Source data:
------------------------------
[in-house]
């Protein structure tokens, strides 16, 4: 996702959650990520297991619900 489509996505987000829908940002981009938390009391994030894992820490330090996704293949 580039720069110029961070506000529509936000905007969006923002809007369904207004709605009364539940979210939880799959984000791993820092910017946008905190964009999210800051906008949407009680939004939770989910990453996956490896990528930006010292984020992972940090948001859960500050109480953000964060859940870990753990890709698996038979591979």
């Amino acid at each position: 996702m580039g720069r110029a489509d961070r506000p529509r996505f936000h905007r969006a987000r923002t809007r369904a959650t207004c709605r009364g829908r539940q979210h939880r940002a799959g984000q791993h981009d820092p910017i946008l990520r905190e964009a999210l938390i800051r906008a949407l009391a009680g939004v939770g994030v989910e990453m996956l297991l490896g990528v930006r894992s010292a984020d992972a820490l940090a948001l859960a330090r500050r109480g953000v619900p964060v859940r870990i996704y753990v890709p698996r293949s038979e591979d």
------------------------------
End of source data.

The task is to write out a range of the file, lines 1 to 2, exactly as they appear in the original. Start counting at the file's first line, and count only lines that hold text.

[in-house]
């Protein structure tokens, strides 16, 4: 996702959650990520297991619900 489509996505987000829908940002981009938390009391994030894992820490330090996704293949 580039720069110029961070506000529509936000905007969006923002809007369904207004709605009364539940979210939880799959984000791993820092910017946008905190964009999210800051906008949407009680939004939770989910990453996956490896990528930006010292984020992972940090948001859960500050109480953000964060859940870990753990890709698996038979591979």